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We’ve got to laugh a little at the German automaker for deciding to intentionally offer less-than-optimal fuel efficiency in the Q5s headed to North America. Their 2.0-liter TDI is actually more efficient than the hybrid powertrain that will be available stateside.
To keep people from flocking to the most efficient bird in the roost, Audi decided to slip the same 3.0-liter diesel from the Q7 into the smaller Q5, branding it as a more performance-oriented option.
You can see in the photos that the Q5 is getting Audi’s S-line treatment like the new A4 and A6. We’re also told that the compact SUV will come with the latest multimedia interface, including Audi connect and Google Maps.
GALLERY: 2013 Audi Q5 spy photos
Efficiency is important these days. The government is cracking down on gas guzzlers and imposing strict regulations that force automakers into saving more fuel than ever before.
That’s why it might come as a surprise that Audi of America is opting not to offer their most efficient diesel engine in the upcoming 2013 Q5. That’s right, the German luxury brand sees fit to package the same diesel 3.0-liter V6 that they currently offer American consumers in the Q7.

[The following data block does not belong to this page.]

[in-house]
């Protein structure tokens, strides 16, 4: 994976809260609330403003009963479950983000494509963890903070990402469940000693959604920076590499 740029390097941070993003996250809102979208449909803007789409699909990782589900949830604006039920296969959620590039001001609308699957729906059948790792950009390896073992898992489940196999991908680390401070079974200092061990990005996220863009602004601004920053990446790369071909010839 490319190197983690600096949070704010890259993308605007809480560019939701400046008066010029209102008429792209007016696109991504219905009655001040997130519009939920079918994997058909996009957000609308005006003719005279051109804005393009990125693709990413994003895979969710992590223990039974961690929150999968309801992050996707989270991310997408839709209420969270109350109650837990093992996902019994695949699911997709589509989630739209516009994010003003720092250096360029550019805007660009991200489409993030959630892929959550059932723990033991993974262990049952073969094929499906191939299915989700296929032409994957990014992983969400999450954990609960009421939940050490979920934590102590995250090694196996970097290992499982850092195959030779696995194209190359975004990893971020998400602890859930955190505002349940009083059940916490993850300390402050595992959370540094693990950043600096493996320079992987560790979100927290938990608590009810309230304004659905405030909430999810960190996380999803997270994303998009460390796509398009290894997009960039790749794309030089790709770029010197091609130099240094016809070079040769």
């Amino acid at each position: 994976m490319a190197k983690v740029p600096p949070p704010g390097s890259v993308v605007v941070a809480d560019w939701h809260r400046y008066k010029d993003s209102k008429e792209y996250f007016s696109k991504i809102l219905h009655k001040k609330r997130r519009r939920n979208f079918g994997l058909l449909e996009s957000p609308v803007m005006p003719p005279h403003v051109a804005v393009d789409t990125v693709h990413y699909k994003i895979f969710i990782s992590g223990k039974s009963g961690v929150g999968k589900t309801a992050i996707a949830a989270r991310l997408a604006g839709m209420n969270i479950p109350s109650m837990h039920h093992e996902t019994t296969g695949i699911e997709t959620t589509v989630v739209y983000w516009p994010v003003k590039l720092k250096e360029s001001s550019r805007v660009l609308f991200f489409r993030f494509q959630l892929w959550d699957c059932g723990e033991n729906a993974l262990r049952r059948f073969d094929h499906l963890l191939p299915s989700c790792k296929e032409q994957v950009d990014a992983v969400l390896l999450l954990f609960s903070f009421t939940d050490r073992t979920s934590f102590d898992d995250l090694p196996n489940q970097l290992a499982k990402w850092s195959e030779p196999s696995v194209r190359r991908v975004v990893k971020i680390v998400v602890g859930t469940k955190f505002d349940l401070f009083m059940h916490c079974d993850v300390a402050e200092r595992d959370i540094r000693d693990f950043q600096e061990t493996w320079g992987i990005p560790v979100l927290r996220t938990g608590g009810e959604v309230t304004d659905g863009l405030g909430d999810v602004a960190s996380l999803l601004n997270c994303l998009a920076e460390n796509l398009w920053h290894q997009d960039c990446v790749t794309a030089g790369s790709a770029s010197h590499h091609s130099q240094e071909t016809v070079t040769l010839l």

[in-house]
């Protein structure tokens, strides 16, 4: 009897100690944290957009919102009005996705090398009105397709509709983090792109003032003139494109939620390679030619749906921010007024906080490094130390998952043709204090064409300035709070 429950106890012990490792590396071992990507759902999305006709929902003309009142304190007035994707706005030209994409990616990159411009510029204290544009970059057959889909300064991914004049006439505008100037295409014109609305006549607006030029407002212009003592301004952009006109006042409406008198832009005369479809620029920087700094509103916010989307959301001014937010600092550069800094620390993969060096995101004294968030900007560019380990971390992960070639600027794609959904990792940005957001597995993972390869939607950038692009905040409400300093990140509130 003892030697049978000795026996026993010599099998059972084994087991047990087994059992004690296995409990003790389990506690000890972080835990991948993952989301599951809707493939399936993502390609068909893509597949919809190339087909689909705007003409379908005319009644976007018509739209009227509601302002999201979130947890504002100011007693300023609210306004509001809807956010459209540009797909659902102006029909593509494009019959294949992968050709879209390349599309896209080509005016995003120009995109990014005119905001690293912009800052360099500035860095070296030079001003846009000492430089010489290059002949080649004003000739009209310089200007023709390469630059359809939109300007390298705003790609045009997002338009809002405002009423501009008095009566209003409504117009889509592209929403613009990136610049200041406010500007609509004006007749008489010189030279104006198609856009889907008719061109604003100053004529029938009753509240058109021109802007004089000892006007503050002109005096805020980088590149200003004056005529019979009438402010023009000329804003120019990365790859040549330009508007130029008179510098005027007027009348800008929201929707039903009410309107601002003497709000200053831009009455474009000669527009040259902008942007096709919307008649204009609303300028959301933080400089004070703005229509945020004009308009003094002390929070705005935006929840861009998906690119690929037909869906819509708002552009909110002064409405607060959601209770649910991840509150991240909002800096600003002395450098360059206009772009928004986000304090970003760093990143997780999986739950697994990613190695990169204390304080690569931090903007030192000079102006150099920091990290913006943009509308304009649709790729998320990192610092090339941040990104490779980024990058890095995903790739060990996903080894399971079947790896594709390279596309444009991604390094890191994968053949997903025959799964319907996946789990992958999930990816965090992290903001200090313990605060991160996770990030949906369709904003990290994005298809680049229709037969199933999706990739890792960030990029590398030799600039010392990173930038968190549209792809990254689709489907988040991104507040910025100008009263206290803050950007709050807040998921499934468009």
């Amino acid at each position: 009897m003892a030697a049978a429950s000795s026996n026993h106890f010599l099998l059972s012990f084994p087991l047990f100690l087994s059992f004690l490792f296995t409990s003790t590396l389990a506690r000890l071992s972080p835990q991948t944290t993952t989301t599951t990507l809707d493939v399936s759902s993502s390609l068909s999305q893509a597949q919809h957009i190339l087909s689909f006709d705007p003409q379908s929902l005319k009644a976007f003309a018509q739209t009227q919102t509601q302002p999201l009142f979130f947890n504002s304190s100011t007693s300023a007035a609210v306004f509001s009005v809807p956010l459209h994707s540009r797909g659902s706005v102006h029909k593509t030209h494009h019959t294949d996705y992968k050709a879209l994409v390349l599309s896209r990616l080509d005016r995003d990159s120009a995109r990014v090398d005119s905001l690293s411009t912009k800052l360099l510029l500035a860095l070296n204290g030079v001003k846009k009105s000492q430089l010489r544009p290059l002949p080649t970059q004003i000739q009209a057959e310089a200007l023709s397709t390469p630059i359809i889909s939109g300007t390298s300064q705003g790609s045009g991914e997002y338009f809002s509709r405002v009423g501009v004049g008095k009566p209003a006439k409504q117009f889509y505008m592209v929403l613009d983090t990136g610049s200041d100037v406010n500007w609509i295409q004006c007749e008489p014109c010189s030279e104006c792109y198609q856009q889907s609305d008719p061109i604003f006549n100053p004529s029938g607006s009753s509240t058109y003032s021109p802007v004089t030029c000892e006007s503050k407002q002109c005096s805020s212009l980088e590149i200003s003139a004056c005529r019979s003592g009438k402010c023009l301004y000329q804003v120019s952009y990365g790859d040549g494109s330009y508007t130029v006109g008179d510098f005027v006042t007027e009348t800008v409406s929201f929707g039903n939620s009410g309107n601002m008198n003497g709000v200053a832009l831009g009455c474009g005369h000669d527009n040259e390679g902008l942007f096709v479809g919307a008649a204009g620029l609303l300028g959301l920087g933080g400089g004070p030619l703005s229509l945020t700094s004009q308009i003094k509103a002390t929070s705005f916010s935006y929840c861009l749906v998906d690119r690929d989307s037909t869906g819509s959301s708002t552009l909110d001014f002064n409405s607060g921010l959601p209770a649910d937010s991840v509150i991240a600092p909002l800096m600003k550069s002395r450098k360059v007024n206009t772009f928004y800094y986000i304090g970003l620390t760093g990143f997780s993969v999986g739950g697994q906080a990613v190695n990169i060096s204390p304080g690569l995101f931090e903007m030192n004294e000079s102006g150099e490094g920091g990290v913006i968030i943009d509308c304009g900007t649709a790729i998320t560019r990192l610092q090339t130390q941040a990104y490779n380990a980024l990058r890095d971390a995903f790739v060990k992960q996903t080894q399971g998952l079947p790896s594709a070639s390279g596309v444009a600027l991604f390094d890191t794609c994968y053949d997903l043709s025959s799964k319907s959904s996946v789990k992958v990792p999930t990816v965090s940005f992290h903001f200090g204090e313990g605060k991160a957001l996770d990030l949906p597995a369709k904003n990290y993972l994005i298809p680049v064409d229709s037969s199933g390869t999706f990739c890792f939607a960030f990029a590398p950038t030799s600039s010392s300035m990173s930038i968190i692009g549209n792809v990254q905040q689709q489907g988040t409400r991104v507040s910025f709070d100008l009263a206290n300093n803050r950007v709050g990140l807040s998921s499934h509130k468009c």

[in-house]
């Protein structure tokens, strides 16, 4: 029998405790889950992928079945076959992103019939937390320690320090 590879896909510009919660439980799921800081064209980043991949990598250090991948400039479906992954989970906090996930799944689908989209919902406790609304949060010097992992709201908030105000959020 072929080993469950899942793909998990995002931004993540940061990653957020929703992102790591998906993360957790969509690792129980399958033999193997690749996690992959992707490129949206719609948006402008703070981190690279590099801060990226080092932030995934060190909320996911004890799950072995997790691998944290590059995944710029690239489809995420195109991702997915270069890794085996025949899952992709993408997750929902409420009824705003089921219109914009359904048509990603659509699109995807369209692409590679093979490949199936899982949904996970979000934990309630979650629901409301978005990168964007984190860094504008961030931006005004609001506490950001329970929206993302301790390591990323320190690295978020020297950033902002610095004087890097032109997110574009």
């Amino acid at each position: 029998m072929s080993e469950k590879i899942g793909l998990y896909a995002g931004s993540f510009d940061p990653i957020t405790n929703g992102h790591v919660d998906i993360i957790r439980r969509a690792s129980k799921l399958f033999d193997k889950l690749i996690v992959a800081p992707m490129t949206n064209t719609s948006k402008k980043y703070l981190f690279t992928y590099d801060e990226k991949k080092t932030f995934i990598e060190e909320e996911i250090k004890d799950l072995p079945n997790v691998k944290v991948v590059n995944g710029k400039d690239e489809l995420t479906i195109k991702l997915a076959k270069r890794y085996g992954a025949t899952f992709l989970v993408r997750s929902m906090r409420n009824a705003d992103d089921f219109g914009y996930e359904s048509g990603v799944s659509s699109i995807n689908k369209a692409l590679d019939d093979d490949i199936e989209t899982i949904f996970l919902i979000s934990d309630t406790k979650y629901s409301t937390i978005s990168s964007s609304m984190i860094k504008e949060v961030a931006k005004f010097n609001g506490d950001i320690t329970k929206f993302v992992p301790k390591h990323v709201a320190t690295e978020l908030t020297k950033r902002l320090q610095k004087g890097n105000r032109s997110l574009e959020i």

Why, you might ask? The answer is simple, though less than logical. Audi is afraid of selling a 2.0 turbo diesel Q5 because it gets better milage than the hybrid-electric powertrain they are offering in the same vehicle.
In other words, the diesel engine is too efficient for the discerning U.S. palette. Now, there may be some merit to the theory, considering diesel fuel is more expensive than gasoline. People can be quick to judge at the pump and diesels still carry a somewhat sordid name among American consumers, even today.
On the other hand Hybrids evoke green imagery and environmentally friendly thoughts, which is even funnier when you realize that Europeans have been driving diesels to save fuel for decades.
Regardless of the reasoning, Audi is doing a good job of pandering to consumer egos, saying they chose to offer a more performance oriented diesel and an efficient hybrid.
Speaking of performance-oriented diesels, the company will also be offering Americans the same engine in the A8 later this year. The same logic that spoiled the chances for a 2.0-liter diesel Q5 is also keeping the hybrid A8 out of reach.
“Our current A8 with the 4.2L gasoline V-8 gets the same fuel economy as hybrids from BMW, Lexus and Mercedes” due to its emphasis on weight-saving aluminum construction, Audi of America President Johan de Nysschen said to Ward’s Auto. “Imagine now what happens when you put a diesel in the car. You have all the driveability and driving enjoyment with even better fuel economy.”
In fact, 41% of Q7 and 55% of A3 sales in the U.S. were diesel models, though the fact that Audi still ships from Germany probably restricted supply, so it makes sense that they would be rolling more models out with the oil-burning option.
GALLERY: Audi Q5 Hybrid
[Source: Wards Auto]